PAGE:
Museum walls are now outside in the city, where they are appropriated by neighbourhoods and brought back into the museum on a discussion and reflection about borders between the city and the museum.Receiving inside of itself, in real time, the neighbourhood's sensitivities, claims and preoccupations, the museum is invited to step out of the overwhelming aesthetico-conceptual stance and into the actio-reflective space of the Agora. Confronted with the real outside its walls, the whole boundary structure is restructured and the contemplative turned action.
Thanks to the new window solar flare technology, inhabitants can contribute their energy into curating a live exhibition on building's windows. The flare produces an algorithm based on people's conversations and uses it to choose from the museum collection and display it on the windows. New inorganic and organic technologies, as well as bionic, have brought about an even wider stretch of the boundaries into an active museum practice. Enabling the transversal mapping of the re-conceptualised museum along body, built environment, natural infrastructure, vital pulsations and aural energies.
Museums have replaced their walls for translucent, soft and fluid materials where the latest virtual technology mediates augmented reality exhibits. They are no longer fixed spaces for visiting or safeguarding. Instead, they focus on the visitor’s flux, movement and ever-changing interaction. These museums do not seek to be a safety deposit box, they enable a free dance between artworks and the visitors. The museum walls move with the wind like vaporous and light tulle. Visitors are no longer experiencing a concrete space, they interact with lightweight and see-through borders. Museums' walls do not contain, they become in an ever-shifting dance between ‘bodies’ that touch and see.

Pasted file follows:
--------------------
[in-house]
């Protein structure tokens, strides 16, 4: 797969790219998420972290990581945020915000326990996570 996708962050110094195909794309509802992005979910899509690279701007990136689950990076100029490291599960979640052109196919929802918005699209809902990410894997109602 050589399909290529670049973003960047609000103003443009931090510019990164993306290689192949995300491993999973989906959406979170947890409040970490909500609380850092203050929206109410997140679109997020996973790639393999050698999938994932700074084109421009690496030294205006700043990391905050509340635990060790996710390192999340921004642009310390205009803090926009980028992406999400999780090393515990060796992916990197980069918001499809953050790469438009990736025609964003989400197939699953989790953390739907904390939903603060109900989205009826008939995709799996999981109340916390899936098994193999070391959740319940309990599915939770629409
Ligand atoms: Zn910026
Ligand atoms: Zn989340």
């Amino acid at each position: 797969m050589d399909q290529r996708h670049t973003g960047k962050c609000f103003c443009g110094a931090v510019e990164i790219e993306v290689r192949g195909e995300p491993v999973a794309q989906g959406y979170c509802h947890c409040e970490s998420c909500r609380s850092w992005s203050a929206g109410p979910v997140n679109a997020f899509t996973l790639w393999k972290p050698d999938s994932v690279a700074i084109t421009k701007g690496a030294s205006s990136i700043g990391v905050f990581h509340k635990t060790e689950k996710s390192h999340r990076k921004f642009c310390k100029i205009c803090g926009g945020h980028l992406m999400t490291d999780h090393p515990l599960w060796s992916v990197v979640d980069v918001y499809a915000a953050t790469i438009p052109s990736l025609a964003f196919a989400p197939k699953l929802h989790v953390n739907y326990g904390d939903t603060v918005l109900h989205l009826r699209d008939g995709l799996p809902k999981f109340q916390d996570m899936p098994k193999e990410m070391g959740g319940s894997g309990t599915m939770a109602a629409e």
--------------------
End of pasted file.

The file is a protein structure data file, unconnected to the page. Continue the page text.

The work of art is no longer trapped in its single contemplation use, rather it gets empowered through the redistribution of its potential. The power of the work of art shifts from the institution's authority to the catalyst performance by intervening citizens. At the same time the work of art - distributed through the city - obliges citizens onto a thoughtful interaction, transforms their routes and their perception of each other.The whole city can be the museum but the lines that entangle the relationship between the different intervening subjects needs to be continuously asserted, to assure the consisted weaving of the (social) fabric.
The museum Arnhem pill is a wholesome experience of embodiment where the user is immersed in an unexpected piece. The senses will be attuned to the sensory reality of the piece, transporting one into an entanglement of sounds, scents and colours capable of shifting perspectives and opening horizons of possibility. Perception becomes infiltrated to a point where, for the duration of the experience, the user revels in an altered existence, breaking the limits of intersection with art. The ultimate free art journey, where the museum is projected in hyperspace.
With this meal the eater is transported into the sensory realm of the work of art, engaging like never before in its universe. But this is more than a tasting experience, there is an objective embodiment, a trespassing of the boundaries between realms. These pre-made meals envision the interior museum, as the body becomes the exhibitor of the work of art, from the inside.
The museum has become ubiquitous in the way it pervades the social quotidian. Now we can find exhibits in supermarket aisles, mixed in with the products we are looking to take home. The symbolic power of the work of art has definitely been destabilised, but not in the way old museums feared it to be. People have learned to take its power into the fabric of everyday life and to build their struggles by getting invested with it. In this case of the supermarket it serves as remembrance of the food revolution: once it became 100% sustainably sourced, consumed and equally distributed for free, displaying art pieces next to it became a symbol of Humanity’s shared right to be sustained, both physically and aesthetico-spiritually.